Lebovitz says "soaking it in enough syrup is important for the almond croissant." So is baking it enough, and using enough filling, he says. "When the filling runs out and kind of burns, like grilled cheese; those are the good parts."

They are my favourite parts. Some pastry chefs disagree, preferring neater, prettier products without any oozy over-spill.

Decide for yourself when you try Lebovitz's recipe for croissants aux amandes the old-fashioned way, or my even lower-maintenance sesame variation. For a taste of Quan's elaborate creations, make her coffee pastry cream and/or her coffee crumble.

Advertisement

Coffee pastry cream

This is the filling for the coffee croissants that pastry chef Becky Quan makes for NoMad - just one of several components (including her coffee crumble recipe below) that include a syrup, glaze and crushed coffee beans.

It's fairly simple to re-create a streamlined version of her croissants; you could split a fresh bakery croissant and brush it with syrup (see croissants aux amandes recipe below), bake and fill.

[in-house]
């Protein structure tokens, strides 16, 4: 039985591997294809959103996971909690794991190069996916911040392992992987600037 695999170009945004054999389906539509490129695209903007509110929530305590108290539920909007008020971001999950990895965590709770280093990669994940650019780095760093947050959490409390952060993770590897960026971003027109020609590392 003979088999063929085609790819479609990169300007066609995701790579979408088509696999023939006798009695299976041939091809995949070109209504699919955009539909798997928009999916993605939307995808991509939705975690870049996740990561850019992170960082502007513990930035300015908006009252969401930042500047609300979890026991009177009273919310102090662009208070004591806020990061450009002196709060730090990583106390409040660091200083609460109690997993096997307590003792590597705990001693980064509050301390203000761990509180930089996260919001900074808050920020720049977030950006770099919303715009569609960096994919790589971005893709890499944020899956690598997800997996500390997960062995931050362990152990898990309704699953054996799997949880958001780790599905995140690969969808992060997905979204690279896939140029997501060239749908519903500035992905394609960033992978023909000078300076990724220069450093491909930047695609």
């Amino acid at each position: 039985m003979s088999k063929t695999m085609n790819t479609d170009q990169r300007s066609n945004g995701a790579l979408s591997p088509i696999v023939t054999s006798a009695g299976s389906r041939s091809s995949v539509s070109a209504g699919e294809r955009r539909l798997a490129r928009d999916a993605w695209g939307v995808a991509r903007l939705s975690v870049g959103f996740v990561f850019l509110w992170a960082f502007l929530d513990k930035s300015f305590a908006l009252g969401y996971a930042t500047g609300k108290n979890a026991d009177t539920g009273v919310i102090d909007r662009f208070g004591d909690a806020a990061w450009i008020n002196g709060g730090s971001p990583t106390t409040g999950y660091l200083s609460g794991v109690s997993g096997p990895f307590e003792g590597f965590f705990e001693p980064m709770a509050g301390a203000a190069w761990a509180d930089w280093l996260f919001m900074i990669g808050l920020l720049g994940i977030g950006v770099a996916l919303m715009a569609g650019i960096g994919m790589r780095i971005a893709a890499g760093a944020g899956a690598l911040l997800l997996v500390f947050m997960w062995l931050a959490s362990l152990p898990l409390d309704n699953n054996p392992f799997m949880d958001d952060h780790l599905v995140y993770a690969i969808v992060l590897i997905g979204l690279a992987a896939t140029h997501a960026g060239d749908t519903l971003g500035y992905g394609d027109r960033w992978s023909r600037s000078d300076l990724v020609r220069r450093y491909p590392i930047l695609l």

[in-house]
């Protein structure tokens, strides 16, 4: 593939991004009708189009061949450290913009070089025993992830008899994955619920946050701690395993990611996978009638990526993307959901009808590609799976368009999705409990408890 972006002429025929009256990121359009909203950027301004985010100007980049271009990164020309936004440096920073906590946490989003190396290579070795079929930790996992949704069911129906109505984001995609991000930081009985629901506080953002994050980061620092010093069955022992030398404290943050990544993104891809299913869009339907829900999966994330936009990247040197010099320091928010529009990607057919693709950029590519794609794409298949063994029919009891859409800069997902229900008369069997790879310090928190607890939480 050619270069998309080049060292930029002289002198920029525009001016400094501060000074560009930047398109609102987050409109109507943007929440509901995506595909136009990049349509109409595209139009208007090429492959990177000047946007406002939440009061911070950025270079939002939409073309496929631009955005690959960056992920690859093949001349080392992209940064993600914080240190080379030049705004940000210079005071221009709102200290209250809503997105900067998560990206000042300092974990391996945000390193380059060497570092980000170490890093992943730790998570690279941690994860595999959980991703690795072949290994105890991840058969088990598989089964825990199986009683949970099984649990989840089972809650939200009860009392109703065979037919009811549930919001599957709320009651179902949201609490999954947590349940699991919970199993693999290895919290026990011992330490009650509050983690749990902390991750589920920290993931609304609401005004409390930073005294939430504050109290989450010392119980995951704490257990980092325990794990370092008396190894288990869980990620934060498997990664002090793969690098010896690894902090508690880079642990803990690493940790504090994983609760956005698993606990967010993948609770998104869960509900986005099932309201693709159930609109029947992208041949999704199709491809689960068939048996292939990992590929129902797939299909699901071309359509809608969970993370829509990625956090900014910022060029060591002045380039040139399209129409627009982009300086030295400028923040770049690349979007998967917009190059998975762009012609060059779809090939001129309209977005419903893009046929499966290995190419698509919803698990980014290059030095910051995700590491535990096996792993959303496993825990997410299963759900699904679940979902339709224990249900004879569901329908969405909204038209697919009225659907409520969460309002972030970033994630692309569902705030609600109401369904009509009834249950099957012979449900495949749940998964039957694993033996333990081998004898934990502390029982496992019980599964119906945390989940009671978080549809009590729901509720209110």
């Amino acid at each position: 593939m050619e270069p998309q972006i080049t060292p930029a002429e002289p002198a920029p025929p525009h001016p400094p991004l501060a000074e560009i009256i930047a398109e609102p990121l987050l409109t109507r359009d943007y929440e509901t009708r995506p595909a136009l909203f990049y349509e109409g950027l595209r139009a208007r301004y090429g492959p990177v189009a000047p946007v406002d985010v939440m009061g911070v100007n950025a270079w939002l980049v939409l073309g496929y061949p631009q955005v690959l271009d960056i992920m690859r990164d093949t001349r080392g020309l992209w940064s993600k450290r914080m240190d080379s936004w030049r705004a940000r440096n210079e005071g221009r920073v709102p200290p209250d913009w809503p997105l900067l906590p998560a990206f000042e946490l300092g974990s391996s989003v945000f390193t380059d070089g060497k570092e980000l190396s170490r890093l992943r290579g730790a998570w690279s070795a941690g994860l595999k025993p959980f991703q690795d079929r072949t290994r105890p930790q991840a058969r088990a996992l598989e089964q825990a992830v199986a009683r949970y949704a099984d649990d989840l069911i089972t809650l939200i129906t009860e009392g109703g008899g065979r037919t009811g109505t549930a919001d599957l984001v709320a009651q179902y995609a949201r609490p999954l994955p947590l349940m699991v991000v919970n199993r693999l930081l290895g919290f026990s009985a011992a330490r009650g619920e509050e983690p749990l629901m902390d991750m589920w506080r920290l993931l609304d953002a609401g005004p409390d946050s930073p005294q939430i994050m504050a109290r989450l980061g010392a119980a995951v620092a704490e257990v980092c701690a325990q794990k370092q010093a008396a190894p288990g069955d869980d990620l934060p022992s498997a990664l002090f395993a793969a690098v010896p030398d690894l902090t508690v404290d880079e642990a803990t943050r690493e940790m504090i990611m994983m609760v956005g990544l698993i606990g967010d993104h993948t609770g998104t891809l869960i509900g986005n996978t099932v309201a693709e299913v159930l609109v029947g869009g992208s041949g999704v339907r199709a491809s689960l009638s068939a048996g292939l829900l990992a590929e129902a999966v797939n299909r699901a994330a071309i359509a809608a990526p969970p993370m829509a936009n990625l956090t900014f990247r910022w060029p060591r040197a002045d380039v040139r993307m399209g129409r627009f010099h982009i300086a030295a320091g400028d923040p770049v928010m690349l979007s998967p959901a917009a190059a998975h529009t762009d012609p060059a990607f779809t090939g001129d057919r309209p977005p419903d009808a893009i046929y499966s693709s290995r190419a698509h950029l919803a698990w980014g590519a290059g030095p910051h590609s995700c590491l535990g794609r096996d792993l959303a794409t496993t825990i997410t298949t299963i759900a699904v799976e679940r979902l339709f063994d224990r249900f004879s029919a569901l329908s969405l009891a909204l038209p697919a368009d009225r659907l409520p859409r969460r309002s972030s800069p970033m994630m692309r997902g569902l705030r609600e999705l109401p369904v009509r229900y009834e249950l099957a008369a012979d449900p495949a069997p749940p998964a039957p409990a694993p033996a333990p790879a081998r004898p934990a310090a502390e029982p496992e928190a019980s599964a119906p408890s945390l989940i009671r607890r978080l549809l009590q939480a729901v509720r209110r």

The pastry cream could be flavoured with jam, peanut butter, Nutella or matcha powder instead of coffee. You could fold in small pieces of fruit or cookie crumbs.

Make ahead: You will have about a cup of pastry cream left over, which can be refrigerated in an airtight container for up to 5 days.

INGREDIENTS

2 cups milk

scrapings from 1 vanilla bean, plus the pod

½ cup plus 3 tsp castor sugar

¼ cup plus 1½ tbsp cornflour

¼ tsp salt

6 large egg yolks

6 tbsp cold unsalted butter, cut into cubes

1 tbsp coffee extract (may substitute strongly brewed, then cooled, espresso coffee)

METHOD

Heat the milk in a medium saucepan over medium heat. Add the vanilla bean scrapings and the pod. Remove the pot from the heat, cover it, and let the mixture cool and infuse for 20 minutes. Discard the pod and stir the milk to distribute the vanilla evenly.

Meanwhile, combine the sugar, cornflour and salt in a medium bowl.

Place the egg yolks in a separate, larger bowl. Whisk in the sugar-cornflour mixture until smooth and thoroughly incorporated. The mixture should be fluffy and pale.

Whisk a small amount of the still-warm, vanilla-infused milk into the egg yolk mixture; this is called tempering. Then, whisk that mixture into the saucepan of vanilla-infused milk. Place over medium heat; cook, whisking constantly, to form a thickened custard. A trail left by the whisk should hold.